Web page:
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I have an MXD file with 240 feature-layers, all having the exact same spatial-reference and spatial resolution. I checked this using the following code:

var sortedLayers = allLayers.OfType<IGeoFeatureLayer>().Select(x =>
{
    var featureClass = (IGeoDataset) x.FeatureClass;
    return new
    {
        LayerName = x.Name,
        FeatureClass = featureClass,
        Resolution = ((ISpatialReferenceResolution) featureClass.SpatialReference).XYResolution[false]
    };
}).OrderBy(x => x.Resolution);

This returns 0.00001 for every layer within my map. However when I query the XYResolution for my map I get a really weird number:

Console.WriteLine(((ISpatialReferenceResolution)myMap.SpatialReference).XYResolution[false]);

This code returns 0.0000000024426994295885463. First I thought it is a rounding-issue. But the returned resolution is not even near the expected resolution of the layers. In fact the nearest decimal that can be represented as binary is 0.00000953674, which is 0.0000000000000000101 (=2^-17 + 2^-19). As far as I know the maps resolution is picked from the layers within that map. However there´s no direct way to query a layer's spatial reference and thus its resolution, as the SpatialReference-property on ILayer is write-only.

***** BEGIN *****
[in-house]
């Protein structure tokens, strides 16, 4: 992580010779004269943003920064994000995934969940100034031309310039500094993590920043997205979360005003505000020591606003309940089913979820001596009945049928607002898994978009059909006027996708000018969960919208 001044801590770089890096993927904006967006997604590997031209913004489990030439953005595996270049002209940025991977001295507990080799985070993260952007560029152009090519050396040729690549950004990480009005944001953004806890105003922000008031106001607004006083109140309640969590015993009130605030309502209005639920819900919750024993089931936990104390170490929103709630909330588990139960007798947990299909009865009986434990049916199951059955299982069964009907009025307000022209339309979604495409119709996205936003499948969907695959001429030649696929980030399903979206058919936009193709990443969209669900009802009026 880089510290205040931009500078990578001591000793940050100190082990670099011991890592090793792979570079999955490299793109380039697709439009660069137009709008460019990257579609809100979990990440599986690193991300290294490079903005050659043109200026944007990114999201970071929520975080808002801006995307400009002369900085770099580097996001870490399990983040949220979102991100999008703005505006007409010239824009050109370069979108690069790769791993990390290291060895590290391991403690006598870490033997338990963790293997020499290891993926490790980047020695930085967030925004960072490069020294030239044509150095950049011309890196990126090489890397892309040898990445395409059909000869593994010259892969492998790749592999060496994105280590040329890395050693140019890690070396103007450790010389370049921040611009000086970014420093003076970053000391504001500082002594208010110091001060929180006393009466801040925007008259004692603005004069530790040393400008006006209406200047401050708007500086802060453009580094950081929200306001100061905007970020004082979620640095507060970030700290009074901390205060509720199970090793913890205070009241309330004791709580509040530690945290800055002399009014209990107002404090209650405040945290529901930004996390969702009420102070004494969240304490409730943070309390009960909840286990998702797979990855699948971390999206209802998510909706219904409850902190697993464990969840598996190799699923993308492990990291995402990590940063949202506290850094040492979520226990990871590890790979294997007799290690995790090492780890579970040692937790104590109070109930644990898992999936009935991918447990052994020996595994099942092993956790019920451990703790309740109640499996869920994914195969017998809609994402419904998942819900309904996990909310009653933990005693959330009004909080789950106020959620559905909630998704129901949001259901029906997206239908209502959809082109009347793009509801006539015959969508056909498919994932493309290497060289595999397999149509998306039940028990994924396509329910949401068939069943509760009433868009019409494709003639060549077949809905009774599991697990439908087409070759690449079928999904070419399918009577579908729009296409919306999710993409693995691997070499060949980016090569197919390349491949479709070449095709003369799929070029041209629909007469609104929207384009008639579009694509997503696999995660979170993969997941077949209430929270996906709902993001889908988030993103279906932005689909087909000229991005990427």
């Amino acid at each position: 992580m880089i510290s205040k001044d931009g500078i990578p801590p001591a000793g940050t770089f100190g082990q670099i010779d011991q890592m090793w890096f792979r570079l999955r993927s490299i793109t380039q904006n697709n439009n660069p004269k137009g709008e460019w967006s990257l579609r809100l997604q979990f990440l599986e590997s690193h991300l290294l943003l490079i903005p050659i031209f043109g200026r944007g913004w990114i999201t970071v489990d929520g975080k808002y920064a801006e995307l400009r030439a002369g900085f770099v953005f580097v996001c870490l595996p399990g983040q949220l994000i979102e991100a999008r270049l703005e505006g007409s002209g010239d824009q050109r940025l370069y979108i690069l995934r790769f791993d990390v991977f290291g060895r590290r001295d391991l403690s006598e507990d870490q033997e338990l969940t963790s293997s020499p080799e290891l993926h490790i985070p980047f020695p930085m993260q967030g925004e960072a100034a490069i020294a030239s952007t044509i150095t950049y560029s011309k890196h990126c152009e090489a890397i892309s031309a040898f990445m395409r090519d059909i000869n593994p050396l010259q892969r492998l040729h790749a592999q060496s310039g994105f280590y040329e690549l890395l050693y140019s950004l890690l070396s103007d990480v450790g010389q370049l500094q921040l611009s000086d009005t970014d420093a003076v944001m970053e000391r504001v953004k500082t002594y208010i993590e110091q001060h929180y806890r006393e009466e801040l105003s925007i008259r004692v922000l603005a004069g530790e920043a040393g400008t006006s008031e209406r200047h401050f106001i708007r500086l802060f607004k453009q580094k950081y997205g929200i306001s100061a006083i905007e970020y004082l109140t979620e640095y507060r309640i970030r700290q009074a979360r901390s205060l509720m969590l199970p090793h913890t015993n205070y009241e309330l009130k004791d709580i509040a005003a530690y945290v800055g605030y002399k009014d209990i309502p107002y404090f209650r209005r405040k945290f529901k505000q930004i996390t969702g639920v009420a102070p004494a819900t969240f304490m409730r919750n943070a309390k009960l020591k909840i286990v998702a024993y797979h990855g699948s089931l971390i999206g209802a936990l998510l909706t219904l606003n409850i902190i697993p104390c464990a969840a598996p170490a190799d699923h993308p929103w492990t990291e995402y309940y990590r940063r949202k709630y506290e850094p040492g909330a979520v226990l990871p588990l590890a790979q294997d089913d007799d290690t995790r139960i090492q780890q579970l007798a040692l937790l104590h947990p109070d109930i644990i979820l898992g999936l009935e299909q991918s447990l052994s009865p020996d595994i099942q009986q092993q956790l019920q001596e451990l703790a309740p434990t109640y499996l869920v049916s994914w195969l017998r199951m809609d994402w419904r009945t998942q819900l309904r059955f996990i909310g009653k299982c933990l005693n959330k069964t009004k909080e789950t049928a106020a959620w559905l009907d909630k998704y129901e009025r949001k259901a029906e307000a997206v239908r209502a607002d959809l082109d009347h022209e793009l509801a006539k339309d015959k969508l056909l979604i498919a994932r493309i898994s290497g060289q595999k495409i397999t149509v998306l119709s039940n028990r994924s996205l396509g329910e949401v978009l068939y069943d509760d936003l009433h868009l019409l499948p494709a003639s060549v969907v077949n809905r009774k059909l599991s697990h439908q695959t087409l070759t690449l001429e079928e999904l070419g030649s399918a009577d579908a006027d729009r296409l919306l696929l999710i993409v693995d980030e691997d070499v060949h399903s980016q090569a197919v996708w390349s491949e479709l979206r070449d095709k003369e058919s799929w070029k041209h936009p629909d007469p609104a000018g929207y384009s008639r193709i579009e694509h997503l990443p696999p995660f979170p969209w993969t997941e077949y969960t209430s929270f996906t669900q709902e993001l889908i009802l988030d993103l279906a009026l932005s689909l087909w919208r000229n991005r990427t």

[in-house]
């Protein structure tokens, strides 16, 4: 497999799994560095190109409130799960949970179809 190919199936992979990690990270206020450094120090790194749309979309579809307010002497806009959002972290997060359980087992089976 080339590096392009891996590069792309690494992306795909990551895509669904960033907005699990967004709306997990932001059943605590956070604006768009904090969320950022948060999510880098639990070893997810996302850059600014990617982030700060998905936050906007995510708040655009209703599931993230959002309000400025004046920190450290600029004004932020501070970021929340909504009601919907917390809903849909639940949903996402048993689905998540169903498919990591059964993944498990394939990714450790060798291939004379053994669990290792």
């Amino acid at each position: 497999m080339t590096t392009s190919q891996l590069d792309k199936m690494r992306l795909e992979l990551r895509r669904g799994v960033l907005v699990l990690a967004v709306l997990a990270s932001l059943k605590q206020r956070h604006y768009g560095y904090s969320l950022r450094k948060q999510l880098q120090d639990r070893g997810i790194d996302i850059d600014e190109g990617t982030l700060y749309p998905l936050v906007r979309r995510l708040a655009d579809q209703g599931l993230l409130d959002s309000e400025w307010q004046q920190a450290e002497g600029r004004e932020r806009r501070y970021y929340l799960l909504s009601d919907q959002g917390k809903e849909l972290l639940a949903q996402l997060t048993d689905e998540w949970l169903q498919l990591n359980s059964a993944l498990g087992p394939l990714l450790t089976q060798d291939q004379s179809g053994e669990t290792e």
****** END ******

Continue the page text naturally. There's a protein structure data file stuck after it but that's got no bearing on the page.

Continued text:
Has ayone an idea why the map's resolution is different from my layer's resolution?

The spatial reference of all my layers - or more accurate of their feature-classes - is DE_DHDN_3GK2, which is a German Cartesian coordinate-system on a Bessel elipsoid having metric units. In fact pretty similar to UTM32, however not in tranversal projection. From ArcCatalog:

DE_DHDN_3GK2
Berechtigung: Benutzerdefiniert

Projection: Gauss_Kruger
False_Easting: 2500000,0
False_Northing: 0,0
Central_Meridian: 6,0
Scale_Factor: 1,0
Latitude_Of_Origin: 0,0
Linear Unit: Meter (1,0)

Geographic Coordinate System: GCS_Deutsches_Hauptdreiecksnetz
Angular Unit: Degree (0,0174532925199433)
Prime Meridian: Greenwich (0,0)
Datum: D_Deutsches_Hauptdreiecksnetz
  Spheroid: Bessel_1841
    Semimajor Axis: 6377397,155
    Semiminor Axis: 6356078,962818189
    Inverse Flattening: 299,1528128
  • Resolution of a data source can be impacted by on-the-fly reprojection. Data precision is far more likely to be e+01 or higher. – Vince Dec 2 '19 at 12:01
  • @Vince Do you really mean the data-source-projection changes based on the map? That would be annoying, and I doubt that´s what happens. In particular ESRI-docs about the layers SpatialReference-property say: "This property is only used for map display, setting this property does not change the spatial reference of the layer's underlying data." (desktop.arcgis.com/en/arcobjects/latest/net/…). – HimBromBeere Dec 2 '19 at 12:03
  • @Vince Anyway: what do you mean by "desktop.arcgis.com/en/arcobjects/latest/net/…"? When I look into the datasets spatial-reference I get 0.00001m, which is exactly what I expected. e+01 would be pretty low resolution. – HimBromBeere Dec 2 '19 at 12:06
  • If the the data is in UTM meters and the map in degrees, retaining the resolution value would reduce precision by six orders of magnitude. You haven't provided sufficient details to understand the issue. Name the exact spatial references involved. – Vince Dec 2 '19 at 12:09
  • Submillimeter precision is silly since even centimeter accuracy in map data is unlikely. And mapping objects 100 meters across like superhighways only compounds the issue. – Vince Dec 2 '19 at 12:12

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